An international research study examined the hypotheses that vehicles meeting EU safety standards perform similarly to US-regulated vehicles in the US driving environment, and vice versa. The methodology is innovative and "first of its kind," and the study indicates differences in performance between EU and US motor-vehicles.
The study is the first side-by-side comparison of predicted risk for EU-regulated and US-regulated vehicles. It was conducted collaboratively by The University of Michigan Transportation Research Institute (Umtri), US, and Safer Vehicle and Traffic Safety Centre at Chalmers University of Technology, Sweden, in association with Centre Européen d'Etudes de Sécurité et d'Analyse des Risques (Ceesar), France, and Transport Research Laboratory (TRL), United Kingdom.
The research question of investigating safety performance was motivated by the ongoing negotiations between the EU and the US concerning the Transatlantic Trade and Investment Partnership (TTIP) agreement.
One potential barrier to trade is the differing safety standards testing and requirements for vehicles sold in the EU and the US. Testing the same make/model under both regimens is an expensive process, and negotiation of common standards may be difficult and time-consuming. However, if vehicles are shown to provide similar real-world safety protection to the occupants, then vehicles that meet EU regulations could potentially be recognized for sale in the US, and vehicles that meet US regulations could potentially be recognized for sale in the EU.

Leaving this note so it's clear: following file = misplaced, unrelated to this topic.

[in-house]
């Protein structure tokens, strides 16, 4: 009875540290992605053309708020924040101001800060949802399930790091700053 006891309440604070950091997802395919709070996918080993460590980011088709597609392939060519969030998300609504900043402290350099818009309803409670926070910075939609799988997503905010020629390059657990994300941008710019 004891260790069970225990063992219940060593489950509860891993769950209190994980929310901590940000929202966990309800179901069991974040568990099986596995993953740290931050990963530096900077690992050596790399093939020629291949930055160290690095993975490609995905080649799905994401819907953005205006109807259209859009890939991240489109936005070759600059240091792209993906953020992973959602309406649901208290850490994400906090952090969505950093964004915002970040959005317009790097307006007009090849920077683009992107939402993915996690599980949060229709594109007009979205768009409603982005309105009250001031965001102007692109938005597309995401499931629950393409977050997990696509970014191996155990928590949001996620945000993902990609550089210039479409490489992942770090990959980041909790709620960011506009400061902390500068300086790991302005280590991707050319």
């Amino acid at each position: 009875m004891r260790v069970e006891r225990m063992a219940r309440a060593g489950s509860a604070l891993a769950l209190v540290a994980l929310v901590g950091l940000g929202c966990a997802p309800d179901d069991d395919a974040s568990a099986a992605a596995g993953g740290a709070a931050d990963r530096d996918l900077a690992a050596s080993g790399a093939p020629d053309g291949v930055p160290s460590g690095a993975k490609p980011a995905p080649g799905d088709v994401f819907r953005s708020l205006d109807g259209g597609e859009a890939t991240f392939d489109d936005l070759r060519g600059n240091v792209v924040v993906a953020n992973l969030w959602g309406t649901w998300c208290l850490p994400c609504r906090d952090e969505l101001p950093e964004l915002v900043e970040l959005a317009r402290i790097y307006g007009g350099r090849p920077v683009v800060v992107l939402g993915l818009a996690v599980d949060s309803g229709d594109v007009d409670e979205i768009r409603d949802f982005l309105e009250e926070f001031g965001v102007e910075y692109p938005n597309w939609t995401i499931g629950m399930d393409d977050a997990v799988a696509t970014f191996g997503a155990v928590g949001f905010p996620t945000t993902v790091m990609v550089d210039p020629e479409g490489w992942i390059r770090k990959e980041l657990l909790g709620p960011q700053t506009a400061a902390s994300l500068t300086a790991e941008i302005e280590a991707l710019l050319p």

Therefore, a study investigating the question of essentially equivalent safety performance was sponsored by the Auto Alliance in the US. Independent experts from Umtri and Safer, two leading transportation research organizations, carried out the study.
To compare risks, the researchers analysed a number of US and EU crash data sources. The results suggest that when controlling for differences in environment and exposure, vehicles meeting EU standards offer reduced risk of serious injury in frontal/side crashes and have driver-side mirrors that reduce risk in lane-change crashes better, while vehicles meeting US standards provide a lower risk of injury in rollovers and have headlamps that make pedestrians more conspicuous. More precisely, the project results support the following conclusions:
Further work should be done to replicate the results, identify artifacts that may have influenced the patterns seen, and/or find evidence for mechanisms linking the results to vehicle design differences that result from regulatory differences. Both unexpected and expected results should be looked at closely to identify those that can be replicated and those that may be influenced by unforeseen data or population factors rather than regulatory differences.
Finally, in this project, the use of crash data in various contexts has been demonstrated, and at the same time, gaps in data availability have been identified. Future reproductions and extensions of this study would greatly benefit from the availability of harmonized accident data. Hence, further data collection and data harmonization efforts are encouraged.
More information can be found at: http://deepblue.lib.umich.edu/handle/2027.42/112977